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Re: Make safe_iterator inline friends


On 29/08/18 07:54 +0200, François Dumont wrote:
On 28/08/2018 21:04, Jonathan Wakely wrote:
On 23/08/18 22:59 +0200, François Dumont wrote:
On 22/08/2018 23:45, Jonathan Wakely wrote:
On 22/08/18 23:08 +0200, François Dumont wrote:
Only operator== and != remains outside _Safe_iterator because all my attempts to make them inline friends failed. I understand that an inline friend within a base class is not a very clean design.

Compiler error was:

/home/fdt/dev/gcc/build/x86_64-pc-linux-gnu/libstdc++-v3/include/debug/safe_iterator.h:459: error: redefinition of 'bool __gnu_debug::operator==(const _Self&, const _OtherSelf&)' /home/fdt/dev/gcc/build/x86_64-pc-linux-gnu/libstdc++-v3/include/debug/safe_iterator.h:452: note: 'bool __gnu_debug::operator==(const _Self&, const _Self&)' previously declared here /home/fdt/dev/gcc/build/x86_64-pc-linux-gnu/libstdc++-v3/include/debug/safe_iterator.h:473: error: redefinition of 'bool __gnu_debug::operator!=(const _Self&, const _OtherSelf&)' /home/fdt/dev/gcc/build/x86_64-pc-linux-gnu/libstdc++-v3/include/debug/safe_iterator.h:466: note: 'bool __gnu_debug::operator!=(const _Self&, const _Self&)' previously declared here

I don't know if it is a compiler issue

I don't think so. The error seems clear: when _Self and _OtherSelf are
the same type the friend declarations are the same function.


_Self and _OtherSelf and like the types defined in _Safe_iterator<_It, _Sq, random_access_interator_tag> in this patch. Depending on __conditional_type so definitely different.

What about containers like std::set where iterator and const_iterator
are the same type?

Good idear but no, it is not that.

It really looks like g++ consider the inline friend definition in the context of the instantiation of _Safe_iterator<It, Seq, std::forward_access_iterator_tag> but also in the context of _Safe_iterator<t, Seq, std::bidirectionnal_iterator_tag> and same for RAI.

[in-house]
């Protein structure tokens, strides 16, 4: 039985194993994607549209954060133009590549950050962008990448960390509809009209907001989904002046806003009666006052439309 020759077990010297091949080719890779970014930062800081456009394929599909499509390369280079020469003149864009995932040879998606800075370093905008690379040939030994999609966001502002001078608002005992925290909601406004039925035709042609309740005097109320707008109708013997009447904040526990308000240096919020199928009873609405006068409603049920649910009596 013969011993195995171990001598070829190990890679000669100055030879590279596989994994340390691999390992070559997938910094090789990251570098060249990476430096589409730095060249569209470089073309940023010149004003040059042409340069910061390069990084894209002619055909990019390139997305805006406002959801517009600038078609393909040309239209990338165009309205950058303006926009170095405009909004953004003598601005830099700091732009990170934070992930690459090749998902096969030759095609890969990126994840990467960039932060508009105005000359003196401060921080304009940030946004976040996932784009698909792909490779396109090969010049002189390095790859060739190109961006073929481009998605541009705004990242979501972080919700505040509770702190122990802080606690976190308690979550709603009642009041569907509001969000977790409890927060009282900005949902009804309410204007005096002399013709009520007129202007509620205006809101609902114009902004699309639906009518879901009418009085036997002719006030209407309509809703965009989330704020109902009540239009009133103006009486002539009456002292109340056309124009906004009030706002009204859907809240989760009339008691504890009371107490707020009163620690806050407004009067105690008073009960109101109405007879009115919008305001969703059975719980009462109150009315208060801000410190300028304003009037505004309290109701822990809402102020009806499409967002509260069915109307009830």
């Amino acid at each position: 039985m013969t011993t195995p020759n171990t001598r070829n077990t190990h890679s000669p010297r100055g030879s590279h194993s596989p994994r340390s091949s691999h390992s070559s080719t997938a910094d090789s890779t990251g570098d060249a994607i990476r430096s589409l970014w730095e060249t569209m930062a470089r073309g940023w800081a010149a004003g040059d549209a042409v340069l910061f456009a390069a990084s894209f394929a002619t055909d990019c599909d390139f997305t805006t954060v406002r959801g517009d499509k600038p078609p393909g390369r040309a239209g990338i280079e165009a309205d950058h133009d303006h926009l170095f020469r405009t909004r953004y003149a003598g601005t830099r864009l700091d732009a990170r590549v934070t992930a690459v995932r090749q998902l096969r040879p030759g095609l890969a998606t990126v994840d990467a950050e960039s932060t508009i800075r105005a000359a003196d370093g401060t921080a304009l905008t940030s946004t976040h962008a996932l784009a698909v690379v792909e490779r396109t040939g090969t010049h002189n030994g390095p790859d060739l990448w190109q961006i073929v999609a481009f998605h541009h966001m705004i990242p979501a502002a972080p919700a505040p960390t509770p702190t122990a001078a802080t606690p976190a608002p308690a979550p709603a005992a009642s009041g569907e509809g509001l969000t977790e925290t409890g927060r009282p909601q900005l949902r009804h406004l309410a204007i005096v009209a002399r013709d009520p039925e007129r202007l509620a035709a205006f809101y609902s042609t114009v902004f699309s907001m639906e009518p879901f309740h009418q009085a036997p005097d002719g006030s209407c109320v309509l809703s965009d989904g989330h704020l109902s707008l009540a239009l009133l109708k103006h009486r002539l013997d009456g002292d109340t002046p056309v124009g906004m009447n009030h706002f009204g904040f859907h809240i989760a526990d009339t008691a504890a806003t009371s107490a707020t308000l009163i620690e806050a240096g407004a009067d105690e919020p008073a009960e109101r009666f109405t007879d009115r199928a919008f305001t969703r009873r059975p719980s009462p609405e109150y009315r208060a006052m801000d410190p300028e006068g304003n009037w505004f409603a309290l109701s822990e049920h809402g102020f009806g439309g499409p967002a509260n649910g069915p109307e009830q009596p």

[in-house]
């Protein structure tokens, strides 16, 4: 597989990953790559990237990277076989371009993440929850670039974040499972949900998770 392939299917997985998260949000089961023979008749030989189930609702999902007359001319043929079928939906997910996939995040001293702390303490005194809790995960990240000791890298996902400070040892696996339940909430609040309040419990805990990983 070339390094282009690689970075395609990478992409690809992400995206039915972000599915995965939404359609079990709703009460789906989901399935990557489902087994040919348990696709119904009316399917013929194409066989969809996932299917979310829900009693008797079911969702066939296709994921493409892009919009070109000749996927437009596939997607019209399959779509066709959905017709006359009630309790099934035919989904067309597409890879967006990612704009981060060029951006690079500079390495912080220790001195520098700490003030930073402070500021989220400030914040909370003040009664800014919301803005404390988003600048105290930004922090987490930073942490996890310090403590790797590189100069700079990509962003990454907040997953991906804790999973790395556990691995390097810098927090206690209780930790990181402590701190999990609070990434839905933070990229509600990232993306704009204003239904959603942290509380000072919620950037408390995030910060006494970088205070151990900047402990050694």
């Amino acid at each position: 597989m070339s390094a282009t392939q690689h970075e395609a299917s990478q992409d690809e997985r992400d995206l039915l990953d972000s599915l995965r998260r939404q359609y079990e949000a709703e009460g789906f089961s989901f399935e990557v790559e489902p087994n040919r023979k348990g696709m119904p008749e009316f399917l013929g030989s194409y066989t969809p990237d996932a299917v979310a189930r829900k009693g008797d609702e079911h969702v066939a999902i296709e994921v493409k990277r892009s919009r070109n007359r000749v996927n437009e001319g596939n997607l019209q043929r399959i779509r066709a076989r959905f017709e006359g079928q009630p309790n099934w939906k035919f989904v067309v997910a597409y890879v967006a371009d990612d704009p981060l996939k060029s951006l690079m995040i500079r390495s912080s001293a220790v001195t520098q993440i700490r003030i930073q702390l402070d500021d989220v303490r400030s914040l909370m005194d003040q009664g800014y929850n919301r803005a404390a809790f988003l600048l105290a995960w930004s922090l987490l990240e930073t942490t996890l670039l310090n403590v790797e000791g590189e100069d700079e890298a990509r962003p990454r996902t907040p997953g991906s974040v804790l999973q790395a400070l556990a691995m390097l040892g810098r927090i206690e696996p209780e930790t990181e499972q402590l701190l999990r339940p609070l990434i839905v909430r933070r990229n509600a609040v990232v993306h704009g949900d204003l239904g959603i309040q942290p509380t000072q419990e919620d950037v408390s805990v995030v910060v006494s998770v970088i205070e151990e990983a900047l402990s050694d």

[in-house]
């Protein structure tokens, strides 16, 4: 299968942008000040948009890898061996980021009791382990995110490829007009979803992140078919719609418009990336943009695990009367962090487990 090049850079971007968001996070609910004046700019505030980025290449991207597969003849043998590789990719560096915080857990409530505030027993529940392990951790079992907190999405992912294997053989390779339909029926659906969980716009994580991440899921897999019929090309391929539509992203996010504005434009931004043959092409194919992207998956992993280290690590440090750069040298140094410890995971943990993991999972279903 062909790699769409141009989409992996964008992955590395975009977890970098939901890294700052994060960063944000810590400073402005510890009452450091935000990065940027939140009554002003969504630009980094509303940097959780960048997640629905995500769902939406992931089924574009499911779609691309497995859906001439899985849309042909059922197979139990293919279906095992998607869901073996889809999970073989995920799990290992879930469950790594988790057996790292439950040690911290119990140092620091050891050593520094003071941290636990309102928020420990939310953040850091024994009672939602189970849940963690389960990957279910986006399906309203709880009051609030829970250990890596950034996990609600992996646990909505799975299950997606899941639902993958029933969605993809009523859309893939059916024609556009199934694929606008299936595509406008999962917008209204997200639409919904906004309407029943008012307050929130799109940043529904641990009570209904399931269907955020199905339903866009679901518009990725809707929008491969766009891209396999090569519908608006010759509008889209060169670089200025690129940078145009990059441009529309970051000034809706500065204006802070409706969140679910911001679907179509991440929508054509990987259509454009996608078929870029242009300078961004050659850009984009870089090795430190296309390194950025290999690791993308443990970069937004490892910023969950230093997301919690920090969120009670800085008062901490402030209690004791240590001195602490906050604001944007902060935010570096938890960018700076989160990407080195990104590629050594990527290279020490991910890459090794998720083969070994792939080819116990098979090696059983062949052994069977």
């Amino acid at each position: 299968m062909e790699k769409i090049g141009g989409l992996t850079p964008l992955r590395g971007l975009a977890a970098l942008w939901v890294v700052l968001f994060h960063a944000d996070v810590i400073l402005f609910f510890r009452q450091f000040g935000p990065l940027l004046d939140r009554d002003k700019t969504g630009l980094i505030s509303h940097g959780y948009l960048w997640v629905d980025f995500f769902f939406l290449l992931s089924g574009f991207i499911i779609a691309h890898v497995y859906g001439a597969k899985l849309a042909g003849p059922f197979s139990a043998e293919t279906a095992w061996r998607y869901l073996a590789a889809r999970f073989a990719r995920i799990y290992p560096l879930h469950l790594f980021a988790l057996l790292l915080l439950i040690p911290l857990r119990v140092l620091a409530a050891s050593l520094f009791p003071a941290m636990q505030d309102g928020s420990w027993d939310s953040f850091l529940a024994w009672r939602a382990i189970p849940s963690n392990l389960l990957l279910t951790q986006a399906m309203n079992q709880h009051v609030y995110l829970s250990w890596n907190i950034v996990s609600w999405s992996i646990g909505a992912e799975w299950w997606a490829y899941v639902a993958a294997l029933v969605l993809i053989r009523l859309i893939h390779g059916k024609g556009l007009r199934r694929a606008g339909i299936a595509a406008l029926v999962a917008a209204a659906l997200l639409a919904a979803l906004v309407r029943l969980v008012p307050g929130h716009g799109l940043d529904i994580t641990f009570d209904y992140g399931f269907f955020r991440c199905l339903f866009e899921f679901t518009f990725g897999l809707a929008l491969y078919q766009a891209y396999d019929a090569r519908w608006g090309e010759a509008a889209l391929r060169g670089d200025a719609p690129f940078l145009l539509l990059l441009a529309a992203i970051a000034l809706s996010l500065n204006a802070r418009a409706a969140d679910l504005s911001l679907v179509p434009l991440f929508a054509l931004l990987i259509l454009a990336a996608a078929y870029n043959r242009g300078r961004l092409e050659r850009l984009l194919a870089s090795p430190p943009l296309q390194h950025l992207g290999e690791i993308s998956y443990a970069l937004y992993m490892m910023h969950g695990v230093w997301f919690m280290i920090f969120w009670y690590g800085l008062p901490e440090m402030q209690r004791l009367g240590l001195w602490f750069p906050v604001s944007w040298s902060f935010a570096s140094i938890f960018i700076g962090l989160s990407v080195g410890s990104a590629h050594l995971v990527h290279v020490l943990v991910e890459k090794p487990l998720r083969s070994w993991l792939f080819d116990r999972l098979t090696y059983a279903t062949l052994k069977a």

Yes, that's expected.

I don't know if this behavior is correct or not but for sure it is not a clean design so I would prefer to avoid it keeping those operators in __gnu_debug namespace. Attach is my attempt to inline those if you want to have a closer look and maybe fill a compiler bug entry.

I'm sure there is no compiler bug here. Consider:

template<typename T>
struct Iter
{
 template<typename U>
   friend bool
   operator==(Iter<U>, Iter<U>) { return true; }
};

Iter<int> i;
Iter<long> j;


This fails:

dup_friend.cc: In instantiation of 'struct Iter<long int>':
dup_friend.cc:10:12:   required from here
dup_friend.cc:6:5: error: redefinition of 'template<class U> bool operator==(Iter<U>, Iter<U>)'
6 |     operator==(Iter<U>, Iter<U>) { return true; }
 |     ^~~~~~~~
dup_friend.cc:6:5: note: 'template<class U> bool operator==(Iter<U>, Iter<U>)' previously declared here


The problem is that the friend function does not depend on the
template parameters of the enclosing class. That means that every
different specialization of Iter defines an identical friend function.

The specialization Iter<int> defines:

 template<typename U>
   friend bool
   operator==(Iter<U>, Iter<U>) { return true; }

and the specialization Iter<long> defines:

 template<typename U>
   friend bool
   operator==(Iter<U>, Iter<U>) { return true; }

That means you have two function definitions with identical
signatures, which is invalid. You can only define a function once.

A friend function defined inline in a class template needs to depend
on the enclosing class, so that each specialization of the class
template defines a *different* friend function.

For example:

template<typename T>
struct Iter
{
 friend bool
 operator==(Iter, Iter) { return true; }
};

Or:

template<typename T>
struct Iter
{
 template<typename U>
   friend bool
   operator==(Iter, Iter<U>) { return true; }

 template<typename U> friend class Iter<U>;
};

(This latter case will only be a friend of the left operand, not the
right operand. So access to private members of the right operand would
have to be via some other function, maybe a member of the left
operand, because Iter<T> and Iter<U> are friends.)


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